20. Lindsay WL (1979) Chemical equilibria in soils. Wiley, New YorkGoogle Scholar
  21. Ljung K, Selinus O, Otabbong E, Berglund M (2006) Metal and arsenic distribution in soil particle sizes relevant to soil ingestion by children. Appl Geochem 21:1613–1624CrossRefGoogle Scholar
  22. Madrid L, Díaz-Barrientos E, Madrid F (2002) Distribution of heavy metal content of urban soils in parks of Seville. Chemosphere 49:1301–1308CrossRefGoogle Scholar
  23. Madrid L, Díaz-Barrientos E, Reinoso R, Madrid F (2004) Metals in urban soils of Sevilla: seasonal changes and relations with other soil components and plant contents. Eur J Soil Sci 55:209–217CrossRefGoogle Scholar
  24. Madrid F, Reinoso R, Florido MC, et al. (2007) Estimating the extractability of potentially toxic metals in urban soils: a comparison of several extracting solutions. Environ Pollut 147:713–722CrossRefGoogle Scholar
  25. Mench M, Vangronsveld J, Beckx C, Ruttens A (2006) Progress in assisted natural remediation of an arsenic contaminated agricultural soil. Environ Pollut 144:51–61CrossRefGoogle Scholar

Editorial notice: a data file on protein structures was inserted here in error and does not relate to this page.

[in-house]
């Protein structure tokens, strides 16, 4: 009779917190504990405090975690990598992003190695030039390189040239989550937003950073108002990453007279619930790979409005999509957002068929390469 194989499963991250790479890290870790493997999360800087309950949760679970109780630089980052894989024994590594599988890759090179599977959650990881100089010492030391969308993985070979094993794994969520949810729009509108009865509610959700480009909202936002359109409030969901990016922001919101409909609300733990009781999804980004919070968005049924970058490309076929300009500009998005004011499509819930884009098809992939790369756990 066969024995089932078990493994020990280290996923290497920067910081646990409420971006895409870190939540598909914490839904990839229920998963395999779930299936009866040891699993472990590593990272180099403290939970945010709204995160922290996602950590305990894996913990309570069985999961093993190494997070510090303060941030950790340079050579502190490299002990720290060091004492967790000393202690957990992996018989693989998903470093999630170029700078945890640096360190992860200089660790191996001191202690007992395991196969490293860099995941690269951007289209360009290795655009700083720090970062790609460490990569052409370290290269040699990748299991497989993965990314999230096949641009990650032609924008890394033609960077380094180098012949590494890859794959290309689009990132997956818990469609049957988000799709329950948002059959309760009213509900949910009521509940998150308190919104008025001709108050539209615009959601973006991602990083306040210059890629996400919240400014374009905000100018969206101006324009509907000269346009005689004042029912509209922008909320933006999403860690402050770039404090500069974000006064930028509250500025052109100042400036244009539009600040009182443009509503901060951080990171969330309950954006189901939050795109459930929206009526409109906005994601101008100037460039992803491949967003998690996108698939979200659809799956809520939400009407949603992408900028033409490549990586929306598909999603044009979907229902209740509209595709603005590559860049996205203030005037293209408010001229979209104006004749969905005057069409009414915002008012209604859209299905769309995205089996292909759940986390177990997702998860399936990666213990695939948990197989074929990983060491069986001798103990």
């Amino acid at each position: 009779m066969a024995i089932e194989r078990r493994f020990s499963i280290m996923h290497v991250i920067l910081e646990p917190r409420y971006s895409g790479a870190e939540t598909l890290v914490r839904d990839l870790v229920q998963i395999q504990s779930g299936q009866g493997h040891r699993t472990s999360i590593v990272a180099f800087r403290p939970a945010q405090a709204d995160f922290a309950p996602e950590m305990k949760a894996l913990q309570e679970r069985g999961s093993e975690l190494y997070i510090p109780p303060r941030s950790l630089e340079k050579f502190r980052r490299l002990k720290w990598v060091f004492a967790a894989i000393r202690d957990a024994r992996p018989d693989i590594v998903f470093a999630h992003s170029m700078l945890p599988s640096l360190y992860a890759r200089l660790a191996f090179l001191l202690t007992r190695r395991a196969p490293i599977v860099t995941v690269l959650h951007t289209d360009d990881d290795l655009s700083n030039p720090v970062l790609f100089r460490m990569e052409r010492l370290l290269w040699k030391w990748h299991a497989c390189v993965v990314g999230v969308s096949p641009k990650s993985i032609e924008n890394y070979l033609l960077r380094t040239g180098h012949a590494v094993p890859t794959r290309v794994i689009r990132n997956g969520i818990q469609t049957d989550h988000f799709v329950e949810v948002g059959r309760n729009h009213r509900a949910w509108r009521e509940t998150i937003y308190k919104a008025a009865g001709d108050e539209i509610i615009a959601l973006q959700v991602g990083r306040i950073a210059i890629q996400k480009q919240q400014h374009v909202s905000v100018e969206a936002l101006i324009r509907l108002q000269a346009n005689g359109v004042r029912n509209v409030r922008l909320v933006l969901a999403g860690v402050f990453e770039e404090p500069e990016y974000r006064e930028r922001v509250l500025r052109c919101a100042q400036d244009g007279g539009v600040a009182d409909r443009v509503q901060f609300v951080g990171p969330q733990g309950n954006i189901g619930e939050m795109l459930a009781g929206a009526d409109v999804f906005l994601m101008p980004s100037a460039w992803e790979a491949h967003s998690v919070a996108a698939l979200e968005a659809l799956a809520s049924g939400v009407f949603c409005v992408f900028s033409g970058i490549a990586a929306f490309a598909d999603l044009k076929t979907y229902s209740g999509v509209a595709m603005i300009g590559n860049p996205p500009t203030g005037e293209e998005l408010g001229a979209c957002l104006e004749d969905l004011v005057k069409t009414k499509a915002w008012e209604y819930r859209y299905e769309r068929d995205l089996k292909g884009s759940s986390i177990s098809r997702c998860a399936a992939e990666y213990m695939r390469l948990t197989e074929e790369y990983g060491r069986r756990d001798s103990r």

26. Mielke HW, Anderson JC, Berry KJ, Mielke PW Jr, Chaney RL, Leech M (1983) Lead concentration in inner city soils as a factor in the child lead problem. Am J Public Health 73:1366–1369CrossRefGoogle Scholar
  27. Mielke HW, Gonzalez CR, Smith MK, Mielke PW (1999) The urban environment and children’s health: soils as an integrator of lead, zinc and cadmium in New Orleans, Louisiana, U.S.A. Environ Res 81:117–129CrossRefGoogle Scholar
  28. Mossetti S, Angius S, Angelino E (2005) Assessing the impact of particulate matter sources in the Milan urban area. Int J Environ Pollut 24:247–259CrossRefGoogle Scholar
  29. Nathanail CP, McCaffrey C (2003) The use of oral bioaccessibility in assessment of risks to human health from contaminated land. Land Contam Reclam 11:309–313CrossRefGoogle Scholar
  30. NEPI (2000) Assessing the bioavailability of metals in soil for use in human health risk assessment. Bioavailability Policy Project Phase II Metal Task Force Report. The National Environmental Policy Institute, Washington, DCGoogle Scholar
  31. Ng SL, Chan LS, Lam KC, Chan WK (2003) Heavy metal contents and magnetic properties of playground dust in Hong Kong. Environ Monit Assess 89:221–232CrossRefGoogle Scholar
  32. Qian J, Shan X, Wang Z, Tu Q (1996) Distribution and plant availability of heavy metals in different particle-size fractions of soil. Sci Total Environ 187:131–141CrossRefGoogle Scholar
  33. Ren HM, Wang JD, Zhang XL (2006) Assessment of soil lead exposure in children in Shenyang, China. Environl Pollut 144:327–335CrossRefGoogle Scholar
  34. Ringbom A (1979) Complexation in analytical chemistry. Krieger, Huntington, NYGoogle Scholar
  35. Ruby MV, Davis A, Link TE, et al. (1993) Development of an in vitro screening test to evaluate the in vivo bioaccessibility of ingested mine-waste lead. Environ Sci Technol 27:2870–2877CrossRefGoogle Scholar